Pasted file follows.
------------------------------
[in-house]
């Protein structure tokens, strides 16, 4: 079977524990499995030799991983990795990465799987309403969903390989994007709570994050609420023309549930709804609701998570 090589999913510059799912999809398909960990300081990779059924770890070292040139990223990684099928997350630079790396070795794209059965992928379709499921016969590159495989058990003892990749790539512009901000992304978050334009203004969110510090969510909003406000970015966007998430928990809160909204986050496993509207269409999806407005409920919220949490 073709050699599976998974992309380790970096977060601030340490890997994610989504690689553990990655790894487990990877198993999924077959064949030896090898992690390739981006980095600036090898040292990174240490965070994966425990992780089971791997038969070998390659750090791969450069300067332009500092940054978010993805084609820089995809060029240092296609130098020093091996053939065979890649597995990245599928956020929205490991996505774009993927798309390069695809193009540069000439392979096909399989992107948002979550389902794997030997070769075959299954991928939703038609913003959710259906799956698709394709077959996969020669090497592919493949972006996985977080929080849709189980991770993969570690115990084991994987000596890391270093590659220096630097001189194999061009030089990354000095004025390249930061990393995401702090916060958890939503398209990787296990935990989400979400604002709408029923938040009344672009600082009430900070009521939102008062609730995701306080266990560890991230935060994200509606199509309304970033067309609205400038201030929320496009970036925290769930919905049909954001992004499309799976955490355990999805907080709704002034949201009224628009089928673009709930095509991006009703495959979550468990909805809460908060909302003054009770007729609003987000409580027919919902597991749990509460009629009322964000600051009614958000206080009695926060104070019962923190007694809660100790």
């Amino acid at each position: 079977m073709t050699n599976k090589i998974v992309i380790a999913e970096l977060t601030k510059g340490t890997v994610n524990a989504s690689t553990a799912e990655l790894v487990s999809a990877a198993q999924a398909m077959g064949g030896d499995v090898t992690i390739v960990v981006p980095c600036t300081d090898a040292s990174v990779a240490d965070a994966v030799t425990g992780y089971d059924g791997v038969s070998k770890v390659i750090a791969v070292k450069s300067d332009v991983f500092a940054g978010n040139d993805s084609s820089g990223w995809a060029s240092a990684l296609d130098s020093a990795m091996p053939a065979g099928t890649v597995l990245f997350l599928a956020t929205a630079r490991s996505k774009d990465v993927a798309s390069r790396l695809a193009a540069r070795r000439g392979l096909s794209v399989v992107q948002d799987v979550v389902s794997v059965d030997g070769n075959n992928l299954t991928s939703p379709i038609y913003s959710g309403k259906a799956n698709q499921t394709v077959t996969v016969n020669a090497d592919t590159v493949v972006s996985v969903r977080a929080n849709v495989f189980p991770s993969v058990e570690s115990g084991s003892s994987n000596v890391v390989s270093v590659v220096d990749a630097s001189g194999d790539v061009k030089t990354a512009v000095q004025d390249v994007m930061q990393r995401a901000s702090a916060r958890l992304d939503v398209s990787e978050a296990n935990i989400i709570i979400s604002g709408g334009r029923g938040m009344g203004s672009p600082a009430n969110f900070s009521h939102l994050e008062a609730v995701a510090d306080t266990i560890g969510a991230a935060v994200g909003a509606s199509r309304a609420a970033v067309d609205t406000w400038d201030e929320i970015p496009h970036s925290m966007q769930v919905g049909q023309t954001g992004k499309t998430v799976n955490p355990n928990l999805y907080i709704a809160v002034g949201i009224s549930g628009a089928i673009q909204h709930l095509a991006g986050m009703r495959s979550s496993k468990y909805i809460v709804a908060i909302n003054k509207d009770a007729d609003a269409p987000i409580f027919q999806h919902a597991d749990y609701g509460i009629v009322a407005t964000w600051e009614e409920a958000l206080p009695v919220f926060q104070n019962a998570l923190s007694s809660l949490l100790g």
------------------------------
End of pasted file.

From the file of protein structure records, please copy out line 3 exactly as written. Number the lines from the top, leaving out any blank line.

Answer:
């Amino acid at each position: 079977m073709t050699n599976k090589i998974v992309i380790a999913e970096l977060t601030k510059g340490t890997v994610n524990a989504s690689t553990a799912e990655l790894v487990s999809a990877a198993q999924a398909m077959g064949g030896d499995v090898t992690i390739v960990v981006p980095c600036t300081d090898a040292s990174v990779a240490d965070a994966v030799t425990g992780y089971d059924g791997v038969s070998k770890v390659i750090a791969v070292k450069s300067d332009v991983f500092a940054g978010n040139d993805s084609s820089g990223w995809a060029s240092a990684l296609d130098s020093a990795m091996p053939a065979g099928t890649v597995l990245f997350l599928a956020t929205a630079r490991s996505k774009d990465v993927a798309s390069r790396l695809a193009a540069r070795r000439g392979l096909s794209v399989v992107q948002d799987v979550v389902s794997v059965d030997g070769n075959n992928l299954t991928s939703p379709i038609y913003s959710g309403k259906a799956n698709q499921t394709v077959t996969v016969n020669a090497d592919t590159v493949v972006s996985v969903r977080a929080n849709v495989f189980p991770s993969v058990e570690s115990g084991s003892s994987n000596v890391v390989s270093v590659v220096d990749a630097s001189g194999d790539v061009k030089t990354a512009v000095q004025d390249v994007m930061q990393r995401a901000s702090a916060r958890l992304d939503v398209s990787e978050a296990n935990i989400i709570i979400s604002g709408g334009r029923g938040m009344g203004s672009p600082a009430n969110f900070s009521h939102l994050e008062a609730v995701a510090d306080t266990i560890g969510a991230a935060v994200g909003a509606s199509r309304a609420a970033v067309d609205t406000w400038d201030e929320i970015p496009h970036s925290m966007q769930v919905g049909q023309t954001g992004k499309t998430v799976n955490p355990n928990l999805y907080i709704a809160v002034g949201i009224s549930g628009a089928i673009q909204h709930l095509a991006g986050m009703r495959s979550s496993k468990y909805i809460v709804a908060i909302n003054k509207d009770a007729d609003a269409p987000i409580f027919q999806h919902a597991d749990y609701g509460i009629v009322a407005t964000w600051e009614e409920a958000l206080p009695v919220f926060q104070n019962a998570l923190s007694s809660l949490l100790g």